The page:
in the state of Georgia, can a spouse wages be garnished if they are no longer together and is not on the account?
If the spouse wanting the information has been authorized by THEIR spouse to have access to their information, yes. If not, no.
This depends on your bank's policies, however, generally a check must be titled like the account is titled to be deposited into that account or the payee and the account holder must both present the check for deposit to verify they each agree to the deposit.
Only if it is a joint account or payable on death to the "common law spouse". If it is a sole account in your mother's name then it is a part of her estate.
Primary account holder is the person on whose name the bank account is created in the first place. Ex: Assuming you have a bank account and then once you get married you would include your spouse as a joint account holder. you will be the primary account holder and your spouse would be the secondary holder.
Equal rights and access see link
If the accounts are joint he cannot legally "control" the use of them. He can perhaps take the checkbook and debit cards, but it is a simple matter for the spouse to have them replaced so she has access to the monies. A joint account belongs to each account holder according to state laws and banking regulations. By law marital accounts belong to each spouse equally as long as they remain married, regardless of what amounts each contributes to it or does not contribute at all.
no because they cant
NO THEY CAN NOT THEIR NAME HAS TO BE ON IT
If the spouses name isn't on the account, it's illegal. If the spouse signed your name, it's forgery.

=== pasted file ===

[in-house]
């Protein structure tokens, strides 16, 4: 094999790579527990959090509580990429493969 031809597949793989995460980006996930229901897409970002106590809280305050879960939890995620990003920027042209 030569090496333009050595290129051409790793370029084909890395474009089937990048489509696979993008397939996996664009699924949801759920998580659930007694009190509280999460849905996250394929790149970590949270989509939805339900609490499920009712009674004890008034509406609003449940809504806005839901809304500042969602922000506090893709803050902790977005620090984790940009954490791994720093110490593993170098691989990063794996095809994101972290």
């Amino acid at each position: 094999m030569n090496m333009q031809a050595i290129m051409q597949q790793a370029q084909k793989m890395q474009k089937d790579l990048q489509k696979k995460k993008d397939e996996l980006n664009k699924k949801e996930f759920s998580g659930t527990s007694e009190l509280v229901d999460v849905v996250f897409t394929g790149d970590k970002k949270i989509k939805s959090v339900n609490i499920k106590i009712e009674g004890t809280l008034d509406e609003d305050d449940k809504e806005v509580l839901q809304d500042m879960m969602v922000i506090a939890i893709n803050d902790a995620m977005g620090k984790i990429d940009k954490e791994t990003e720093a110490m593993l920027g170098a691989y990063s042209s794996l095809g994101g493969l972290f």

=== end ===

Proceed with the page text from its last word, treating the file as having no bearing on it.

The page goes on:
Whose name was on the account? If it was a joint account, then the surviving owners of the account "inherit" the portion contributed by the deceased spouse. If only the name of the deceased was on the account, and it is not a community property state, then the entire account belongs to the estate and will be distributed according to probate rules of the state.
Yes. The spouse of a felon can own a firearm anywhere in the U.S. but the felon cannot have access to it.
Yes, unless you either: (1)Are no longer prohibitted from possessing firearms (due to a pardon or restoration of rights); or (2)The nonconvicted spouse legimately prevents you from having access to the firearms, ie. locking them in something that you don't have access to. The spouse could also face charges of providing you access to firearms. Yes, unless you either: (1)Are no longer prohibitted from possessing firearms (due to a pardon or restoration of rights); or (2)The nonconvicted spouse legimately prevents you from having access to the firearms, ie. locking them in something that you don't have access to. The spouse could also face charges of providing you access to firearms.
That depends on the nature of the debt and the laws of your state. You should seek the advice of an attorney to discuss your exposure.